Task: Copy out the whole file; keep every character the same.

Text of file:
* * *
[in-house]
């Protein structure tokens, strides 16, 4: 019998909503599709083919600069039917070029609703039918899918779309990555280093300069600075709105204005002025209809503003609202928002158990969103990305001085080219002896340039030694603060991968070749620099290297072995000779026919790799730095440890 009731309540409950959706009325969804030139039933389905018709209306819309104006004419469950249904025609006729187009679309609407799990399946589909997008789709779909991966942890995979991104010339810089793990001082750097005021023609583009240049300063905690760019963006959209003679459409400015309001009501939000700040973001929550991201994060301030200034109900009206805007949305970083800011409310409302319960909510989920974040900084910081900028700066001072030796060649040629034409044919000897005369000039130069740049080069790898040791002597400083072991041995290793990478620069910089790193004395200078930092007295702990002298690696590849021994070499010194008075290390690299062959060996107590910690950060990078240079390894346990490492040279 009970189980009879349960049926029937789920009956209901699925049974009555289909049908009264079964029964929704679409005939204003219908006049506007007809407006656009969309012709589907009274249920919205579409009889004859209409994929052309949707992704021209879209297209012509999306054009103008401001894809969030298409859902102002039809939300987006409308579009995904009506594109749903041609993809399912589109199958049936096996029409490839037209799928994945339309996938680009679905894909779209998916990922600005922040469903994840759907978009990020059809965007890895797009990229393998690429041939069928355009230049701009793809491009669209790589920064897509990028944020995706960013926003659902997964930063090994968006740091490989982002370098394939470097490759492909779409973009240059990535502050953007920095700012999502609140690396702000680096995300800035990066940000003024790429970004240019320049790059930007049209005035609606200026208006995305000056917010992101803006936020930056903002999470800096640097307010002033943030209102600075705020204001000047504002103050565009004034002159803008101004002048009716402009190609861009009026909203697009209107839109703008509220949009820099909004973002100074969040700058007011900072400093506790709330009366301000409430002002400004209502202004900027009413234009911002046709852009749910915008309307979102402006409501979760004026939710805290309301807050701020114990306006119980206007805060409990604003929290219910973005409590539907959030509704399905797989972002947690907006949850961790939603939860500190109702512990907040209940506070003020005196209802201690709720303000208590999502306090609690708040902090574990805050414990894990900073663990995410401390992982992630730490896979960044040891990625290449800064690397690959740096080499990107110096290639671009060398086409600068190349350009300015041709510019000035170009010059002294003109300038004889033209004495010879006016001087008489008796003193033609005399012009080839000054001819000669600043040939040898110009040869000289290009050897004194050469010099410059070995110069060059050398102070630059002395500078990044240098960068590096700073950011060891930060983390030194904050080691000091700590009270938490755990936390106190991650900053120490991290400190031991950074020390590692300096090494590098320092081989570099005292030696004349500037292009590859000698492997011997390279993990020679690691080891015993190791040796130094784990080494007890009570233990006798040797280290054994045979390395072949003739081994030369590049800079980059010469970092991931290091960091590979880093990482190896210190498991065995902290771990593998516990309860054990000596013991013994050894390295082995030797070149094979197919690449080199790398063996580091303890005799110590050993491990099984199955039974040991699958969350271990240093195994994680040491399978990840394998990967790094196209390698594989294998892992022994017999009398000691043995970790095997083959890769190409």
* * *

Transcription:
[in-house]
């Protein structure tokens, strides 16, 4: 019998909503599709083919600069039917070029609703039918899918779309990555280093300069600075709105204005002025209809503003609202928002158990969103990305001085080219002896340039030694603060991968070749620099290297072995000779026919790799730095440890 009731309540409950959706009325969804030139039933389905018709209306819309104006004419469950249904025609006729187009679309609407799990399946589909997008789709779909991966942890995979991104010339810089793990001082750097005021023609583009240049300063905690760019963006959209003679459409400015309001009501939000700040973001929550991201994060301030200034109900009206805007949305970083800011409310409302319960909510989920974040900084910081900028700066001072030796060649040629034409044919000897005369000039130069740049080069790898040791002597400083072991041995290793990478620069910089790193004395200078930092007295702990002298690696590849021994070499010194008075290390690299062959060996107590910690950060990078240079390894346990490492040279 009970189980009879349960049926029937789920009956209901699925049974009555289909049908009264079964029964929704679409005939204003219908006049506007007809407006656009969309012709589907009274249920919205579409009889004859209409994929052309949707992704021209879209297209012509999306054009103008401001894809969030298409859902102002039809939300987006409308579009995904009506594109749903041609993809399912589109199958049936096996029409490839037209799928994945339309996938680009679905894909779209998916990922600005922040469903994840759907978009990020059809965007890895797009990229393998690429041939069928355009230049701009793809491009669209790589920064897509990028944020995706960013926003659902997964930063090994968006740091490989982002370098394939470097490759492909779409973009240059990535502050953007920095700012999502609140690396702000680096995300800035990066940000003024790429970004240019320049790059930007049209005035609606200026208006995305000056917010992101803006936020930056903002999470800096640097307010002033943030209102600075705020204001000047504002103050565009004034002159803008101004002048009716402009190609861009009026909203697009209107839109703008509220949009820099909004973002100074969040700058007011900072400093506790709330009366301000409430002002400004209502202004900027009413234009911002046709852009749910915008309307979102402006409501979760004026939710805290309301807050701020114990306006119980206007805060409990604003929290219910973005409590539907959030509704399905797989972002947690907006949850961790939603939860500190109702512990907040209940506070003020005196209802201690709720303000208590999502306090609690708040902090574990805050414990894990900073663990995410401390992982992630730490896979960044040891990625290449800064690397690959740096080499990107110096290639671009060398086409600068190349350009300015041709510019000035170009010059002294003109300038004889033209004495010879006016001087008489008796003193033609005399012009080839000054001819000669600043040939040898110009040869000289290009050897004194050469010099410059070995110069060059050398102070630059002395500078990044240098960068590096700073950011060891930060983390030194904050080691000091700590009270938490755990936390106190991650900053120490991290400190031991950074020390590692300096090494590098320092081989570099005292030696004349500037292009590859000698492997011997390279993990020679690691080891015993190791040796130094784990080494007890009570233990006798040797280290054994045979390395072949003739081994030369590049800079980059010469970092991931290091960091590979880093990482190896210190498991065995902290771990593998516990309860054990000596013991013994050894390295082995030797070149094979197919690449080199790398063996580091303890005799110590050993491990099984199955039974040991699958969350271990240093195994994680040491399978990840394998990967790094196209390698594989294998892992022994017999009398000691043995970790095997083959890769190409």